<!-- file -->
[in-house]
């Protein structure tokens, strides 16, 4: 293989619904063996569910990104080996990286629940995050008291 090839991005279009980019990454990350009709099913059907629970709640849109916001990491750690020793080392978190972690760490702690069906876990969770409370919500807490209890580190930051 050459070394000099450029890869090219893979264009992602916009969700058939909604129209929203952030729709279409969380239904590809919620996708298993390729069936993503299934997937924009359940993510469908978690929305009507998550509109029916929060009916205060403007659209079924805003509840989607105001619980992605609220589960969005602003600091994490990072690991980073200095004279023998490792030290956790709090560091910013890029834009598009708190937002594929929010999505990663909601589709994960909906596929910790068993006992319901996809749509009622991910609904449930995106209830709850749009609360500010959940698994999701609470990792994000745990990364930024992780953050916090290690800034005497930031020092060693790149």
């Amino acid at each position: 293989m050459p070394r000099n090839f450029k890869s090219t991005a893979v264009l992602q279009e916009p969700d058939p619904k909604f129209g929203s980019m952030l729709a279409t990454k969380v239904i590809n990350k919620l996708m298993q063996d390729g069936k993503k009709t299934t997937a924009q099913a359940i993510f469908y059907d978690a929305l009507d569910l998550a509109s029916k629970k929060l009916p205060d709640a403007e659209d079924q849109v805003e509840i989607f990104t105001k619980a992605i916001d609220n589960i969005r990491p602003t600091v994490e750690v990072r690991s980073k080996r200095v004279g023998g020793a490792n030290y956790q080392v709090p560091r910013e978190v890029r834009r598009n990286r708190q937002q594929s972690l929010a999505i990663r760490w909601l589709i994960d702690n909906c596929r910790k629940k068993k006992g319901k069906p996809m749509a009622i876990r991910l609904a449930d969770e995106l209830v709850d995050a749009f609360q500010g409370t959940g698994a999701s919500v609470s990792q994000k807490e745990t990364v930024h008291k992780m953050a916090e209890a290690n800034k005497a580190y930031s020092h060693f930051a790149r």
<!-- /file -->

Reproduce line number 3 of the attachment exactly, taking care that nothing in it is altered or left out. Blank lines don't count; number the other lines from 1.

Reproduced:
């Amino acid at each position: 293989m050459p070394r000099n090839f450029k890869s090219t991005a893979v264009l992602q279009e916009p969700d058939p619904k909604f129209g929203s980019m952030l729709a279409t990454k969380v239904i590809n990350k919620l996708m298993q063996d390729g069936k993503k009709t299934t997937a924009q099913a359940i993510f469908y059907d978690a929305l009507d569910l998550a509109s029916k629970k929060l009916p205060d709640a403007e659209d079924q849109v805003e509840i989607f990104t105001k619980a992605i916001d609220n589960i969005r990491p602003t600091v994490e750690v990072r690991s980073k080996r200095v004279g023998g020793a490792n030290y956790q080392v709090p560091r910013e978190v890029r834009r598009n990286r708190q937002q594929s972690l929010a999505i990663r760490w909601l589709i994960d702690n909906c596929r910790k629940k068993k006992g319901k069906p996809m749509a009622i876990r991910l609904a449930d969770e995106l209830v709850d995050a749009f609360q500010g409370t959940g698994a999701s919500v609470s990792q994000k807490e745990t990364v930024h008291k992780m953050a916090e209890a290690n800034k005497a580190y930031s020092h060693f930051a790149r």